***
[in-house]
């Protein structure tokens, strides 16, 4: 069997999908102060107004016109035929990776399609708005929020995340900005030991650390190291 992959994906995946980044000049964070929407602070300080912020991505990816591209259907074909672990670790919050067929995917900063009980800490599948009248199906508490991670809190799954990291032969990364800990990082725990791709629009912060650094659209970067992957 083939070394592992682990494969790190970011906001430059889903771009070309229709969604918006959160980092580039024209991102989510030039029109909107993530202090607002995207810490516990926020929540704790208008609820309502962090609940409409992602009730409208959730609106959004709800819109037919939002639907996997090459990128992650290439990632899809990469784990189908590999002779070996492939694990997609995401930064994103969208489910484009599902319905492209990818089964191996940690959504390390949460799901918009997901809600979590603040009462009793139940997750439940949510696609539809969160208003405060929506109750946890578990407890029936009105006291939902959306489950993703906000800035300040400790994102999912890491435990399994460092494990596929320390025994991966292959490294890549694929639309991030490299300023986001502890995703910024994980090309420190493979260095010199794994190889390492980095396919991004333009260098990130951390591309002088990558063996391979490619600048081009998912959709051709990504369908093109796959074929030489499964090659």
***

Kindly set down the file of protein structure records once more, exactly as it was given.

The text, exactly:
[in-house]
């Protein structure tokens, strides 16, 4: 069997999908102060107004016109035929990776399609708005929020995340900005030991650390190291 992959994906995946980044000049964070929407602070300080912020991505990816591209259907074909672990670790919050067929995917900063009980800490599948009248199906508490991670809190799954990291032969990364800990990082725990791709629009912060650094659209970067992957 083939070394592992682990494969790190970011906001430059889903771009070309229709969604918006959160980092580039024209991102989510030039029109909107993530202090607002995207810490516990926020929540704790208008609820309502962090609940409409992602009730409208959730609106959004709800819109037919939002639907996997090459990128992650290439990632899809990469784990189908590999002779070996492939694990997609995401930064994103969208489910484009599902319905492209990818089964191996940690959504390390949460799901918009997901809600979590603040009462009793139940997750439940949510696609539809969160208003405060929506109750946890578990407890029936009105006291939902959306489950993703906000800035300040400790994102999912890491435990399994460092494990596929320390025994991966292959490294890549694929639309991030490299300023986001502890995703910024994980090309420190493979260095010199794994190889390492980095396919991004333009260098990130951390591309002088990558063996391979490619600048081009998912959709051709990504369908093109796959074929030489499964090659």